In this example, we specify an absolute path. However, if the block is the child of a content document, then you can simply specify the name of the block as follows:

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    {{ sonata_block_render({'name': 'sidebarBlock'}) }}
    
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    <?php echo $view['blocks']->render(array(
        'name' => 'sidebarBlock',
    )) ?>
    

This will make the BlockBundle render the specified block if the main content (as per the routing) maps a field named sidebarBlock. If different main contents are rendered using different templates, make sure all that should support this block actually include the snippet above.

When a block being rendered, the following things happen:

  • The block document is loaded based on its name or absolute path;
  • If caching is configured, the cache is checked and content is returned if found;
  • Otherwise, the execute method of the corresponding block service is called.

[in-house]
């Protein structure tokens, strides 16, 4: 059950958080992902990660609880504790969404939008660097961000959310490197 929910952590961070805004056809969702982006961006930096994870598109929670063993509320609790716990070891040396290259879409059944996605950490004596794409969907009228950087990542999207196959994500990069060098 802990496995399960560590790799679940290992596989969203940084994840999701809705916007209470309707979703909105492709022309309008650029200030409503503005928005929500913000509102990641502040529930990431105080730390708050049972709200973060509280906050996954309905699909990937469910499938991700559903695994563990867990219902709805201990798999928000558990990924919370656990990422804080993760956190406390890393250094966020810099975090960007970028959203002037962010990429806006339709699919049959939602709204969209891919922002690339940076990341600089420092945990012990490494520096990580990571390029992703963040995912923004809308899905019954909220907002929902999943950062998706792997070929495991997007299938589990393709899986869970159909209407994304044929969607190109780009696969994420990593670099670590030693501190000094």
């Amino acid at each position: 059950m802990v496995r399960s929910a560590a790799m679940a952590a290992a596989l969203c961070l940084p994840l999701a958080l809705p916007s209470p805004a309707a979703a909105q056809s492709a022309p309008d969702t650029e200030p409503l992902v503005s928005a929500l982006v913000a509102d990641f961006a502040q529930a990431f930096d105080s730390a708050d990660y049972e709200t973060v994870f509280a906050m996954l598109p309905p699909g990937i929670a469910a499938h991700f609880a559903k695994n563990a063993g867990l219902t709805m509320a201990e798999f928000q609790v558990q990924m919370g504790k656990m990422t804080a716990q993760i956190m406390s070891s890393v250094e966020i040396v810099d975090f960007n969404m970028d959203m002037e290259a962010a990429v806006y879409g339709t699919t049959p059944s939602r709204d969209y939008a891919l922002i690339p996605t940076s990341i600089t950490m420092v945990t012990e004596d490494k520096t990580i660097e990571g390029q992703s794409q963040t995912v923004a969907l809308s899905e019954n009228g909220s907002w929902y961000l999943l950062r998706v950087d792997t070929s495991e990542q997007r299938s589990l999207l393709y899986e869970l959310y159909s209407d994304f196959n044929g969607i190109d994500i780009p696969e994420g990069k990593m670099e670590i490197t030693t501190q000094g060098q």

The execute method is the equivalent of a normal Symfony controller. It receives the block object (equivalent to a Request object) and a Response object. The purpose of the execute method to set the content of the response object - typically by rendering a Twig template.

Embedding Blocks in WYSIWYG Content

The CmfBlockBundle provides a Twig filter cmf_embed_blocks that looks through the content and looks for special tags to render blocks. To use the tag, you need to apply the cmf_embed_blocks filter to your output. If you can, render your blocks directly in the template. This feature is only a cheap solution for web editors to place blocks anywhere in their HTML content. A better solution to build composed pages is to build it from blocks (there might be a CMF bundle at some point for this).

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    {{ page.content|cmf_embed_blocks }}
    
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    <?php echo $view['blocks']->embedBlocks(
        $page->getContent()
    ) ?>
    

Caution

Make sure to only place this filter where you display the content and not where editing it, as otherwise your users would start to edit the rendered output of their blocks. This feature conflicts with the front-end editing provided by CreateBundle, as create.js operates on the rendered content as displayed to the user. There is an ongoing discussion how to fix this.